My values, perspective, even personality also did a 180 when I really understood the gospel of Jesus at 17. Through the many challenges I went on to face in the years ahead, I’ve remained secure in who I am knowing Whose I am. Christians often give pat answers. In this discussion, some would say their identity as a child of God is the source of all assurance and self-definition. God indeed has been my deepest anchor but to say He is all that matters in contexts like this discussion bores me. Faith doesn’t nullify the importance of ethnicity, upbringing, or the many factors that shape us. It so happens that biologically I am a Korean daughter of God. As such I can learn from others outside my race. Thinking in platitudes doesn’t do justice to the richness of God’s designs. It is my God who gives meaning to all aspects of my life. He cares to redeem them, make them all beautiful. Interestingly, we are said to be adopted by the Father – one big multiracial family. And behold, a great multitude that no one could number, from every nation, from all tribes and peoples and languages, standing before the throne…Revelations 7:9
11) Do you feel it is not fully possible or even imperative to shed all racial stereotypes and judgments?
Every culture offers its own hue, rhythm, voice. You could not confuse Brazilian women with Korean, as a group. The first are more vocal, even physical. My husband has seen Brazilian women fight tooth and nail, stew, then kiss-kiss on the cheek and make up. Korean women don’t put the dukes out on each other but will hold onto the enmity. The air is different in each company. The problem arises when we make value judgments on the differences. One’s strength is one’s weakness, and this duality holds for groups as it does for individuals. It hit me as I worked through this post that the Korean preference for like company is actually an extension of the fierce loyalty that’s part of the culture. All traditions, in their imperfections, hold out qualities worthy of respect.
12) What has struck you the most in working through this exercise? Any closing thoughts on race and identity you would like to share?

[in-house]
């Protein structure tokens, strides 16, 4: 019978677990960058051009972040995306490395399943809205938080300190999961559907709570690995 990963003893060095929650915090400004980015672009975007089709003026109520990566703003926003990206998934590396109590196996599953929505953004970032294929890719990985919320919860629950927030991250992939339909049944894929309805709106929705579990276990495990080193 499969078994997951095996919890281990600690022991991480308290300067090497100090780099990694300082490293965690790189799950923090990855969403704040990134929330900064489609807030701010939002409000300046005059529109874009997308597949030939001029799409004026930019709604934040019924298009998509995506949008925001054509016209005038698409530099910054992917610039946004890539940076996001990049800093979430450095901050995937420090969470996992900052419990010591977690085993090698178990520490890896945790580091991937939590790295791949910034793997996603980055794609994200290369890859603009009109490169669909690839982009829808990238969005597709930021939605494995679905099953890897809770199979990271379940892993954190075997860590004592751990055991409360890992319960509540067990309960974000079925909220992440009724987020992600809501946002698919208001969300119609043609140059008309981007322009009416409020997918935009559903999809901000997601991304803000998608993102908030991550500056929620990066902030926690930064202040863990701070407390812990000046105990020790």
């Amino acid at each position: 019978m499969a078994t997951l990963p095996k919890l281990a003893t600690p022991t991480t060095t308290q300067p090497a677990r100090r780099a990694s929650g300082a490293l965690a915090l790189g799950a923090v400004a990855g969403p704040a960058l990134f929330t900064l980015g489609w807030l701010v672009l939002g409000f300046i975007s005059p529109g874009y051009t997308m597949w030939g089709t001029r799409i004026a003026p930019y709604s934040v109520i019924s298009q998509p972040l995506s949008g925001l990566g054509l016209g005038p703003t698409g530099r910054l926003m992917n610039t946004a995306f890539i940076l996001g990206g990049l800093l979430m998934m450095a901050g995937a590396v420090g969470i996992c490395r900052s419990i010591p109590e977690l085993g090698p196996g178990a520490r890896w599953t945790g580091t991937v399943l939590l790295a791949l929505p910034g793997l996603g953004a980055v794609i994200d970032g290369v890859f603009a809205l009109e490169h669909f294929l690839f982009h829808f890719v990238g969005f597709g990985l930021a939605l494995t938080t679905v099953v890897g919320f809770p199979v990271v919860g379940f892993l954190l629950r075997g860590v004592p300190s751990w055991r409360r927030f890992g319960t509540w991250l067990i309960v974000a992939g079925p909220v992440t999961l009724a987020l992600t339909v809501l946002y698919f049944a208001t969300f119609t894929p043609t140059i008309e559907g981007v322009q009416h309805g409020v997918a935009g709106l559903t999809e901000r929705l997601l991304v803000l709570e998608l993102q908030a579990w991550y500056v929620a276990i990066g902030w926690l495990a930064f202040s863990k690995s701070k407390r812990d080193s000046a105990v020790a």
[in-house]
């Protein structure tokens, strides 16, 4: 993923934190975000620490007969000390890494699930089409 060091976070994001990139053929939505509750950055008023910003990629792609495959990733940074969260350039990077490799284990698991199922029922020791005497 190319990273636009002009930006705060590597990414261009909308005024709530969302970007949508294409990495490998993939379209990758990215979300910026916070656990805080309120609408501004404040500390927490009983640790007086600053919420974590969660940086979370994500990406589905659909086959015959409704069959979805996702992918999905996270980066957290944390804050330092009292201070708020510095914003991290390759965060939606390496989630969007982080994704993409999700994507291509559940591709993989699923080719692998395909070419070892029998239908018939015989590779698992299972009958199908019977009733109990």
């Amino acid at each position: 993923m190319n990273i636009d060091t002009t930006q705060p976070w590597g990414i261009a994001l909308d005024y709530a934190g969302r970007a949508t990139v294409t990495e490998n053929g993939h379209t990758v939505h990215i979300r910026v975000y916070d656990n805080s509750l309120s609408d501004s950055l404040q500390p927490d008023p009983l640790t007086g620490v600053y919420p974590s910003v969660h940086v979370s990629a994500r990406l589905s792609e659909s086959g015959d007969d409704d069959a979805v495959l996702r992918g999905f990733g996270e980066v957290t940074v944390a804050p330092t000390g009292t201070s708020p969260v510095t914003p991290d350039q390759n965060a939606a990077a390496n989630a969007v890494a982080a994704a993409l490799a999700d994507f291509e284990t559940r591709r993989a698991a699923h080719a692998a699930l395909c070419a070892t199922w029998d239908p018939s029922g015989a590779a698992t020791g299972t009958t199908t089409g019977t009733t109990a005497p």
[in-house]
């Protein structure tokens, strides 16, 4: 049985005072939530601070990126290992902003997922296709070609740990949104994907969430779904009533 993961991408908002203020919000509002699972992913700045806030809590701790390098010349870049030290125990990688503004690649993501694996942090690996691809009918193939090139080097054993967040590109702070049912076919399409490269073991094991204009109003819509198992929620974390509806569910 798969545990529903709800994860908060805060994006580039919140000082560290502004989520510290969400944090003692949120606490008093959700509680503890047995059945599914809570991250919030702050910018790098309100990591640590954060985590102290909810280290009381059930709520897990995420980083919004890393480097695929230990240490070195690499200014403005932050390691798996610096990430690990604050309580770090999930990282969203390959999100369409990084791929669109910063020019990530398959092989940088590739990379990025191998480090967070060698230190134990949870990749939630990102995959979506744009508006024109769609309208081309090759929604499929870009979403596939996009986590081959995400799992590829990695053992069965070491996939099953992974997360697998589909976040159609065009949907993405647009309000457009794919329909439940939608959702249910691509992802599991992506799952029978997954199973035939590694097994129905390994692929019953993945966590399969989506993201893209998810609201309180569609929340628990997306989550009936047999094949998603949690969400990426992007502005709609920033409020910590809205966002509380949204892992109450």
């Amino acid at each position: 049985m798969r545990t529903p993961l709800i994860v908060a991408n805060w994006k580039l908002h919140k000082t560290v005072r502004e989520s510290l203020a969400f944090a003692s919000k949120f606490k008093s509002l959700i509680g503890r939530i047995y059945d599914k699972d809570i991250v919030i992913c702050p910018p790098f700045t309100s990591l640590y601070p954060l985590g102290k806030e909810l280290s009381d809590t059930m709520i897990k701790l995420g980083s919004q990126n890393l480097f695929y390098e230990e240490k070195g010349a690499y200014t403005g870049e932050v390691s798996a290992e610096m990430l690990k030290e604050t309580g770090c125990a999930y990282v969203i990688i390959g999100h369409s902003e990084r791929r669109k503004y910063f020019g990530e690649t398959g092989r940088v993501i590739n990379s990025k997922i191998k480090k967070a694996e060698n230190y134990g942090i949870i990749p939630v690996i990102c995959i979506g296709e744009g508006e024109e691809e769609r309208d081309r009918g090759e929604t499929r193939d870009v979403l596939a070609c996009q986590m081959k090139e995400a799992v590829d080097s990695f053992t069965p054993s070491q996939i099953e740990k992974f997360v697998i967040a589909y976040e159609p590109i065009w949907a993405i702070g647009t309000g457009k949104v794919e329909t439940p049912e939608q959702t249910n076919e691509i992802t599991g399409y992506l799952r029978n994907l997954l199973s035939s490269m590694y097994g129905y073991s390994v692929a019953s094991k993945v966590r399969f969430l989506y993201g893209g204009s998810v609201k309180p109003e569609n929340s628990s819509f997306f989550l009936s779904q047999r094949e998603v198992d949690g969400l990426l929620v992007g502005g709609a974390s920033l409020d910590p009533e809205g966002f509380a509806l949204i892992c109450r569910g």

I was surprised at the internal resistance to writing my story. First off, my life was all I’d known, that it didn’t feel special. It was my normal. Knowing many in my community with similar experiences heightened the sense that I had nothing really unique to share. Secondly, this was the first time I’ve explored when and how I have navigated social streams, which communities I have sought, which have embraced me. I was split in the culture I aligned myself with as I wrote. In speaking of Americans and Koreans, I wasn’t sure when to use our or their. A thought also struck yesterday. Did I shy in sharing because the Korean culture seemed to bear less weight on the global platform than the African-American drama that has achieved validation in the history books and media? Have my own perceptions been influenced? Finally, my story was difficult to write for feeling bared. I’d just finished saying I give you my all on this blog. I was speaking as an artist. Here, I’d shown you into the rooms of my past as a human being.
The gestures of intolerance or bigotry leveled against me were mild compared to the ugliness many have known. And it is the pioneer generation that breaks through the gates of a culture that has it the worst. My parents lived the friction everyday. My mother was spit on by a customer in the delicatessen she owned. I remember how it pained me, a kid. But my parents were not faultless. All groups harbor distrust of foreigners.
President Lyndon B. Johnson’s remarks at the signing of the Immigration Bill on Liberty Island, New York seem fitting here. October 3, 1965:
And this measure that we will sign today will really make us truer to ourselves both as a country and as a people. It will strengthen us in a hundred unseen ways. This is a simple test, and it is a fair test. Those who can contribute most to this country – to its growth, to its strength, to its spirit – will be the first that are admitted to this land.
Our beautiful America was built by a nation of strangers. From a hundred different places or more they have poured forth into an empty land, joining and blending in one mighty and irresistible tide. The land flourished because it was fed from so many sources – because it was nourished by so many cultures and traditions and peoples.